Leave a comment:


  • jazzcyclist
    replied
    I don't think the NBA and the NFL are loaded with 28-foot jumpers, but if long jumping paid as much as pro football and pro basketball, 28-foot jumps would definitely occur with more frequency than they do today, and the discovery of CTE along with the increased awareness of the long-term affects of concussions would cause the frequency to increase.

    Similarly, I don't think track and field are loaded with athletes who could run 4.2 40's at the NFL Combine. It's only been done six times in the last 11 years, and the fact that no one did it this year despite the fact that there was $1 million on the line indicates what an incredible fete this is. Guys who can jump 28' or run the 40 in less than 4.3s are a rare, rare breed regardless of what sport they're in.

    Leave a comment:


  • user4
    replied
    I'll say this much, while there might be a few guys in the nba and nfl that could have been trained over a decade to reach 28ft there is not one that could do what king Carl did.

    It is also interesting to go back in history and find the guys that could have been great long jumpers. First on my list would be :

    1) David Thompson (he really didnt run great but I could see him training for speed and getting it done)
    Last edited by user4; 03-17-2016, 02:29 PM.

    Leave a comment:


  • justrunfast
    replied
    Originally posted by Bruce Kritzler View Post
    Carl is doing something. He is a volunteer coach at U. of Houston.
    Guess we shall wait for 8.50+ jumpers to come out of Houston then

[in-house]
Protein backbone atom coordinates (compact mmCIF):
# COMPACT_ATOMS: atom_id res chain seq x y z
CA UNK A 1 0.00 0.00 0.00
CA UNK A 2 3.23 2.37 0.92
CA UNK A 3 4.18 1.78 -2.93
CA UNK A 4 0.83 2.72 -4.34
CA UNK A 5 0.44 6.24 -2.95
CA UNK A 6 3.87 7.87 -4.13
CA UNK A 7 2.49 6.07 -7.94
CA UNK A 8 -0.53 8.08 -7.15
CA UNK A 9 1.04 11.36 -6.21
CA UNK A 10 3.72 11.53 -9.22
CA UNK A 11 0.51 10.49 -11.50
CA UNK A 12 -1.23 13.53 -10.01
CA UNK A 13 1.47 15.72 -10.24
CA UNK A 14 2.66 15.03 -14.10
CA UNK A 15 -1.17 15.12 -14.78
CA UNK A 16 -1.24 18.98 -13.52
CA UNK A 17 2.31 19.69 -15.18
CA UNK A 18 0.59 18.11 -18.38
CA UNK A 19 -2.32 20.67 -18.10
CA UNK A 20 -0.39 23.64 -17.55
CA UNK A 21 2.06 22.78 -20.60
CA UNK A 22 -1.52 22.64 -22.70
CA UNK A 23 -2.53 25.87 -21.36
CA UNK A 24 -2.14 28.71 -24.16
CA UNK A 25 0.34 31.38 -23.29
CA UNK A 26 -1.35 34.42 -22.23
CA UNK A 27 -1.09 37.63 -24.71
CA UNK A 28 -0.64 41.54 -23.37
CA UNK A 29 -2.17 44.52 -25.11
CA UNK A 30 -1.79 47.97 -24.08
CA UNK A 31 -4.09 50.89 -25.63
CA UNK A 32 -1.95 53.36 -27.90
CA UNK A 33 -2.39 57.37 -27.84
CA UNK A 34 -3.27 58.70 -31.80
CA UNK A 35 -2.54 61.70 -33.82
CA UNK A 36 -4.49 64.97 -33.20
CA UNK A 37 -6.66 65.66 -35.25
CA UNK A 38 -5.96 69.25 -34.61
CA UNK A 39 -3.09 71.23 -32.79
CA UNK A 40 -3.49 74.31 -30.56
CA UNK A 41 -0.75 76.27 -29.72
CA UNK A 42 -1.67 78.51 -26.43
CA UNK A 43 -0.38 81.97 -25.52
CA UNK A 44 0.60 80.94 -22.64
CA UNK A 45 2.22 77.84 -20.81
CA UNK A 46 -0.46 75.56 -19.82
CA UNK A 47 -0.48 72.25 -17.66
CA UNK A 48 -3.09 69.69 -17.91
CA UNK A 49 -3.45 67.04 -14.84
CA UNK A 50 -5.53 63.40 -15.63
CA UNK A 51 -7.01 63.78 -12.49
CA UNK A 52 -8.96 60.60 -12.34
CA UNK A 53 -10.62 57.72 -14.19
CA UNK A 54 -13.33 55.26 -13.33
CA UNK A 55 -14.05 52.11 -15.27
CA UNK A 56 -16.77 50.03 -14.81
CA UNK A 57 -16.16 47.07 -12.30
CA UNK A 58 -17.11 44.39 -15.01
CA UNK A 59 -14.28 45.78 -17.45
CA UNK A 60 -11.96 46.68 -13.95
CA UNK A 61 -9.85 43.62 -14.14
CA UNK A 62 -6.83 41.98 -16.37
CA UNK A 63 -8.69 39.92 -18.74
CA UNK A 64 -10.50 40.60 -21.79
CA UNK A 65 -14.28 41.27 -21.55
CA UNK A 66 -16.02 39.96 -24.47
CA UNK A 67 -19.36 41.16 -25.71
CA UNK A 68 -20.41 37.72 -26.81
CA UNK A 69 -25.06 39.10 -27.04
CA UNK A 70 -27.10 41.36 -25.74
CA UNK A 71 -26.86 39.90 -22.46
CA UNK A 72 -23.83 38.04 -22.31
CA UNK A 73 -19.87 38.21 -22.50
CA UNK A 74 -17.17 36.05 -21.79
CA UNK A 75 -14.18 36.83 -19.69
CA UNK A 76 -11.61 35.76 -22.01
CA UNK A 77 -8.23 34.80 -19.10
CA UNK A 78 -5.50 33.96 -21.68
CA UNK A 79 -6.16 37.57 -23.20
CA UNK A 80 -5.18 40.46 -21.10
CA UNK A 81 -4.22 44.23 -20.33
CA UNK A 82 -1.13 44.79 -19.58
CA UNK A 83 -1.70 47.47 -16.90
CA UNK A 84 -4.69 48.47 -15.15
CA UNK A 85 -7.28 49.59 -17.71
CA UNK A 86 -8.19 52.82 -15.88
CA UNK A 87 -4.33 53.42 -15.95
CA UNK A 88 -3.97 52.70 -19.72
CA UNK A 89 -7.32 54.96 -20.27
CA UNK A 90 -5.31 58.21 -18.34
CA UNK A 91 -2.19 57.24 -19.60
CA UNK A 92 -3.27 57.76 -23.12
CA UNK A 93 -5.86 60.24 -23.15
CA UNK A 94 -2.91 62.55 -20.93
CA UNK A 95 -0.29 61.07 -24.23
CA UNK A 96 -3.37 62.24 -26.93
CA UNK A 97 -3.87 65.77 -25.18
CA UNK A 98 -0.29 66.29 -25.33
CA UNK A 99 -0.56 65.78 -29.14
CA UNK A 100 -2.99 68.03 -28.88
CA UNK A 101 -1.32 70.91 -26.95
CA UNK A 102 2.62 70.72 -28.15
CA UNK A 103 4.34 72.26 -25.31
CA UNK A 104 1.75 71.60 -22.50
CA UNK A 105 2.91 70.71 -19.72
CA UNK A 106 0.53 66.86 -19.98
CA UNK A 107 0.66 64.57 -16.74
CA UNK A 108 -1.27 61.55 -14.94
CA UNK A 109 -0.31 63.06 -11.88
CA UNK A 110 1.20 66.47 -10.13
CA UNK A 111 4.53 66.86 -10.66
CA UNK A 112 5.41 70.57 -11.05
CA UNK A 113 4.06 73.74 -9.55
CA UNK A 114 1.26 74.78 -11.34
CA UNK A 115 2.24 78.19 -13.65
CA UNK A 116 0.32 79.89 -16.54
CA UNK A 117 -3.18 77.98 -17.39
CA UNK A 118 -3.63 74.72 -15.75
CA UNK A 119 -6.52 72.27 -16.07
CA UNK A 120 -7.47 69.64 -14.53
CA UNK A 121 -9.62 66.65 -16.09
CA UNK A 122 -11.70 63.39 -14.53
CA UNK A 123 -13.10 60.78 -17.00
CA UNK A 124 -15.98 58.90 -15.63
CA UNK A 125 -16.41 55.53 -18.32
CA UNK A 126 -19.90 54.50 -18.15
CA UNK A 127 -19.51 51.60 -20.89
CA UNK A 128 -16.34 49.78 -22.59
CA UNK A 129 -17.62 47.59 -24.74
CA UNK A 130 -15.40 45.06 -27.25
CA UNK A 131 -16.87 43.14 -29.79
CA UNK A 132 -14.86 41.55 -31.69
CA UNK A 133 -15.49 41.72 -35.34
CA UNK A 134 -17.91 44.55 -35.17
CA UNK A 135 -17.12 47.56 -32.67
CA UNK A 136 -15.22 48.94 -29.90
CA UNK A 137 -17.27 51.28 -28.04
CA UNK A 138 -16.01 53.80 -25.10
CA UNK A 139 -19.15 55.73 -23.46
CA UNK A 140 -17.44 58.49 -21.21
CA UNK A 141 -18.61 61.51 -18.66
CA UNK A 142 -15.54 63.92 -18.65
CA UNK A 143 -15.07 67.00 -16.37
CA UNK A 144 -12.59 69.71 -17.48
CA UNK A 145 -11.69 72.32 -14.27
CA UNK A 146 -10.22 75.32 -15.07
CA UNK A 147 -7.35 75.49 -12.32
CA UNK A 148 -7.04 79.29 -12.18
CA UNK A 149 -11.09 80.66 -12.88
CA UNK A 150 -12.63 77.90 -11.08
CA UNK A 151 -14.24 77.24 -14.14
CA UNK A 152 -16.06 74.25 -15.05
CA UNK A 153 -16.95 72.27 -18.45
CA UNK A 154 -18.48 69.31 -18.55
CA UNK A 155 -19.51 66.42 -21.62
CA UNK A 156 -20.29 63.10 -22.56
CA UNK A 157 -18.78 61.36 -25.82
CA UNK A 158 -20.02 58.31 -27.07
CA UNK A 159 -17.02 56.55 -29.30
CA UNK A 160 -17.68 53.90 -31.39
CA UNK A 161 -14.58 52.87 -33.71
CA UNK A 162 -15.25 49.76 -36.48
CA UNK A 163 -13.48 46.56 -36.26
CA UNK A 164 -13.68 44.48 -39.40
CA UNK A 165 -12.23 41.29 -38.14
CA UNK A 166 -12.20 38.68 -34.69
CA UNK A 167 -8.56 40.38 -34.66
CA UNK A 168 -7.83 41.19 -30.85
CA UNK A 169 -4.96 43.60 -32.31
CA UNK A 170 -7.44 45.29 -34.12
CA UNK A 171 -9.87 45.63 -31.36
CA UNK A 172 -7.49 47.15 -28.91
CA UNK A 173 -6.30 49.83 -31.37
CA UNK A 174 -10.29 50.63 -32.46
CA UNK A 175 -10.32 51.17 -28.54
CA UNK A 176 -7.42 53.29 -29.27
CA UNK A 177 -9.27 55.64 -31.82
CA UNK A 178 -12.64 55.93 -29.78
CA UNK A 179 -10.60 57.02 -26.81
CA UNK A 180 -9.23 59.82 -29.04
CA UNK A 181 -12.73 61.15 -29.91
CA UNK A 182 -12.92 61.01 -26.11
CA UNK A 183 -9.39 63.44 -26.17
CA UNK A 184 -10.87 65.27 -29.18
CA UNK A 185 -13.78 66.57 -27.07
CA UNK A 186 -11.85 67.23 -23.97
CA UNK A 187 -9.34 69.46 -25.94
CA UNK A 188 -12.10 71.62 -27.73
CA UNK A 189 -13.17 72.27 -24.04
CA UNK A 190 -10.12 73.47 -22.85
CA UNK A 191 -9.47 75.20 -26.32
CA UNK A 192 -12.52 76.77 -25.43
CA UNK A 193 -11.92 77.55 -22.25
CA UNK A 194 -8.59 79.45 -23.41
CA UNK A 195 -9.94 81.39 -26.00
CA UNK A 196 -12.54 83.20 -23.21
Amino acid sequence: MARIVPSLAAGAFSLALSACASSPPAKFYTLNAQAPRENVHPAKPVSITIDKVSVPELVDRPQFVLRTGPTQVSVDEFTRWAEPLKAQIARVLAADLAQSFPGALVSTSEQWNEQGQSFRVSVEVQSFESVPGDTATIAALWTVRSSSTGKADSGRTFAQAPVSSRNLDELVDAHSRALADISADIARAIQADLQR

On the talk of NBA players they may have some of the key performance indicators, but some of you are missing the fact that you have to actually be able to run at 10,11 metres per second to get anywhere near the jumps Carl is talking about.

    How many would be able to do this?

    Leave a comment:


  • Bruce Kritzler
    replied
    Originally posted by hipNrip View Post
    Rather than say/do something constructive King Carl goes out of his way to take a gigantic dump on the event he helped revolutionize. As great as he was maybe he should take the initiative and actually do something about it.
    Carl is doing something. He is a volunteer coach at U. of Houston.

    Leave a comment:


  • 26mi235
    replied
    Originally posted by Merner521 View Post
    Sure, there are some amazing athletes in the NBA, but the main talent that most of those guys have is simply being tall.
    There are a lot of tall player in the D league. Athleticism is important, but a key part of it is extreme hand-eye coordination, great reflexes, and even great eye sight (but not like baseball). Those are talents that apply much less specifically to the LJ/HJ. Look at the second-team lower tier player Donal Thomas was -- he had great hops but not great basketball talent.

    Leave a comment:


  • Jacksf
    replied
    I think Carl's dumping on the current crop of Long Jumpers is just a way to bring the spotlight back onto himself and remind everyone how good he was.